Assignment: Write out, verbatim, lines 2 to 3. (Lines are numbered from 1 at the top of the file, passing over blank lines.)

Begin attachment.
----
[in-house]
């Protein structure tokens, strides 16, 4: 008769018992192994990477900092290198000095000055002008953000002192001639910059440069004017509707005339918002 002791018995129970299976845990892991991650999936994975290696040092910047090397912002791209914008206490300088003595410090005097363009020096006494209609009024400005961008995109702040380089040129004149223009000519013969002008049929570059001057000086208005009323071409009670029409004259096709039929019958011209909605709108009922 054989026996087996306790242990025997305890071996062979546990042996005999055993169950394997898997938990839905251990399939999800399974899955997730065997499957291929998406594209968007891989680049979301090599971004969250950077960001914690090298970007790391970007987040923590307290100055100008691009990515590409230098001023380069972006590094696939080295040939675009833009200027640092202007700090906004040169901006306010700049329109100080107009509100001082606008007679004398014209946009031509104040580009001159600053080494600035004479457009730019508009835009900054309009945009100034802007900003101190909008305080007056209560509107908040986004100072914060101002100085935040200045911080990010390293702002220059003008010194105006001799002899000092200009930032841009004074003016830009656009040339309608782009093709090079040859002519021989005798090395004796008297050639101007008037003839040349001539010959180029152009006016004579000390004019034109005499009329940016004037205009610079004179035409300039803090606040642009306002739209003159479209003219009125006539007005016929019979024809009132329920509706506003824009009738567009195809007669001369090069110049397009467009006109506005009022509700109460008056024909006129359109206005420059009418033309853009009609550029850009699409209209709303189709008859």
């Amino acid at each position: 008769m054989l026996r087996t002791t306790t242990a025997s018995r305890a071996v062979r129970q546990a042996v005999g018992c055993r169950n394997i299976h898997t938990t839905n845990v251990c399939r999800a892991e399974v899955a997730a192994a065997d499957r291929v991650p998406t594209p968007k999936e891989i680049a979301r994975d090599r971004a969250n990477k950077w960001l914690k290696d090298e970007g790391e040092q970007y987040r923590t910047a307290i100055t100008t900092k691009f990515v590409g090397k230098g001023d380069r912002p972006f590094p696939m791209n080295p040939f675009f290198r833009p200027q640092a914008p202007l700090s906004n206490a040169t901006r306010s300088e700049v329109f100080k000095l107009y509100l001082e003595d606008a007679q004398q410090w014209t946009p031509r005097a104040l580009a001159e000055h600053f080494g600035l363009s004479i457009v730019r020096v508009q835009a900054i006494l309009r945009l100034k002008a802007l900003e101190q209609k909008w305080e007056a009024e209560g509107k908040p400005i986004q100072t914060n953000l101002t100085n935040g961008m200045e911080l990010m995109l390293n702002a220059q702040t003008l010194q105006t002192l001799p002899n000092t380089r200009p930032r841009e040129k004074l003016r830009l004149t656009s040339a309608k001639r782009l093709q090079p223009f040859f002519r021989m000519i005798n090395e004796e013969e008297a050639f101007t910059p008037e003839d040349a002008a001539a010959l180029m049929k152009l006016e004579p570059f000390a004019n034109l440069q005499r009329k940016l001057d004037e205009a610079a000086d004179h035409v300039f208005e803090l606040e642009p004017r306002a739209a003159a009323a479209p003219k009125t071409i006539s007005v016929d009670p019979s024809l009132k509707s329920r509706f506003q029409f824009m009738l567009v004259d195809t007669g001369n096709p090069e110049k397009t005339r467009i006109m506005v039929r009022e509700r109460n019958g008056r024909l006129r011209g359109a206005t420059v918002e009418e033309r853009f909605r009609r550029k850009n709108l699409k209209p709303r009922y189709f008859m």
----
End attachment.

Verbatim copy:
């Protein structure tokens, strides 16, 4: 008769018992192994990477900092290198000095000055002008953000002192001639910059440069004017509707005339918002 002791018995129970299976845990892991991650999936994975290696040092910047090397912002791209914008206490300088003595410090005097363009020096006494209609009024400005961008995109702040380089040129004149223009000519013969002008049929570059001057000086208005009323071409009670029409004259096709039929019958011209909605709108009922 054989026996087996306790242990025997305890071996062979546990042996005999055993169950394997898997938990839905251990399939999800399974899955997730065997499957291929998406594209968007891989680049979301090599971004969250950077960001914690090298970007790391970007987040923590307290100055100008691009990515590409230098001023380069972006590094696939080295040939675009833009200027640092202007700090906004040169901006306010700049329109100080107009509100001082606008007679004398014209946009031509104040580009001159600053080494600035004479457009730019508009835009900054309009945009100034802007900003101190909008305080007056209560509107908040986004100072914060101002100085935040200045911080990010390293702002220059003008010194105006001799002899000092200009930032841009004074003016830009656009040339309608782009093709090079040859002519021989005798090395004796008297050639101007008037003839040349001539010959180029152009006016004579000390004019034109005499009329940016004037205009610079004179035409300039803090606040642009306002739209003159479209003219009125006539007005016929019979024809009132329920509706506003824009009738567009195809007669001369090069110049397009467009006109506005009022509700109460008056024909006129359109206005420059009418033309853009009609550029850009699409209209709303189709008859």
């Amino acid at each position: 008769m054989l026996r087996t002791t306790t242990a025997s018995r305890a071996v062979r129970q546990a042996v005999g018992c055993r169950n394997i299976h898997t938990t839905n845990v251990c399939r999800a892991e399974v899955a997730a192994a065997d499957r291929v991650p998406t594209p968007k999936e891989i680049a979301r994975d090599r971004a969250n990477k950077w960001l914690k290696d090298e970007g790391e040092q970007y987040r923590t910047a307290i100055t100008t900092k691009f990515v590409g090397k230098g001023d380069r912002p972006f590094p696939m791209n080295p040939f675009f290198r833009p200027q640092a914008p202007l700090s906004n206490a040169t901006r306010s300088e700049v329109f100080k000095l107009y509100l001082e003595d606008a007679q004398q410090w014209t946009p031509r005097a104040l580009a001159e000055h600053f080494g600035l363009s004479i457009v730019r020096v508009q835009a900054i006494l309009r945009l100034k002008a802007l900003e101190q209609k909008w305080e007056a009024e209560g509107k908040p400005i986004q100072t914060n953000l101002t100085n935040g961008m200045e911080l990010m995109l390293n702002a220059q702040t003008l010194q105006t002192l001799p002899n000092t380089r200009p930032r841009e040129k004074l003016r830009l004149t656009s040339a309608k001639r782009l093709q090079p223009f040859f002519r021989m000519i005798n090395e004796e013969e008297a050639f101007t910059p008037e003839d040349a002008a001539a010959l180029m049929k152009l006016e004579p570059f000390a004019n034109l440069q005499r009329k940016l001057d004037e205009a610079a000086d004179h035409v300039f208005e803090l606040e642009p004017r306002a739209a003159a009323a479209p003219k009125t071409i006539s007005v016929d009670p019979s024809l009132k509707s329920r509706f506003q029409f824009m009738l567009v004259d195809t007669g001369n096709p090069e110049k397009t005339r467009i006109m506005v039929r009022e509700r109460n019958g008056r024909l006129r011209g359109a206005t420059v918002e009418e033309r853009f909605r009609r550029k850009n709108l699409k209209p709303r009922y189709f008859m």